“Well, things are getting worse,” she began. Then she glanced toward me and kind of gestured with her chin. “Are you sure she’s all right?”
“Yes, Mike, I told you already,” said Agnes.
“Well, things are getting bad. I’m being arrested almost every week now. The usual charge of masquerading, only now it’s like I’m on the LAPD shit list.” She looked right at me, I guess to see if I’d be shocked by the sailor talk. I didn’t blink, and she went on. “I’m on their list now, and I guess I’ve become a regular with them.”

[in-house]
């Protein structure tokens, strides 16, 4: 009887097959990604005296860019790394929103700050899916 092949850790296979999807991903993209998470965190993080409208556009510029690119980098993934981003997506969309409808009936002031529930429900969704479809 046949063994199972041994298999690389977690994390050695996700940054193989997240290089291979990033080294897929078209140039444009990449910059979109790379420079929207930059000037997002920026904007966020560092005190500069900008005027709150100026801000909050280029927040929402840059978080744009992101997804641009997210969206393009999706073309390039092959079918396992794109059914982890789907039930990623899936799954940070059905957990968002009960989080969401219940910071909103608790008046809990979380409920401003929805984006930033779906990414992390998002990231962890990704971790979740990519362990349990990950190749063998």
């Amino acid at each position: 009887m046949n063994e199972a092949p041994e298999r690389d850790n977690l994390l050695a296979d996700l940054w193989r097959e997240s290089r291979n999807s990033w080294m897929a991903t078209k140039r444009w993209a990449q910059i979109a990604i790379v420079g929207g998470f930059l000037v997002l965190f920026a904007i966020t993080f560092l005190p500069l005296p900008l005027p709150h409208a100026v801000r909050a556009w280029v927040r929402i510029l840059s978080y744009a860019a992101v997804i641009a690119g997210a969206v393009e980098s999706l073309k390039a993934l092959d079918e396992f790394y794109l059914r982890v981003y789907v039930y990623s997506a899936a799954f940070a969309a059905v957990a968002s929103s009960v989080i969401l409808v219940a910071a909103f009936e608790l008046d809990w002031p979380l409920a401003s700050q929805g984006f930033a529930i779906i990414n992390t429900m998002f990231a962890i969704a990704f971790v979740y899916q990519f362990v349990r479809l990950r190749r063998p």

“Oh, you’re anything but regular, Mike,” Agnes said, smiling.
“Tell me about it. Cripes. You know, sometimes they don’t even book me official. That way my friends and family have no idea where I even am for two days.”
“Well, listen, dear,” Agnes continued. “Barbara and I checked the codes like you asked me to, and I’ve got some good news. The courts already ruled on this in 1950. Women are not breaking the law just because they’re wearing men’s clothing. Impersonation is no longer illegal.” Then Agnes handed her a piece of paper.
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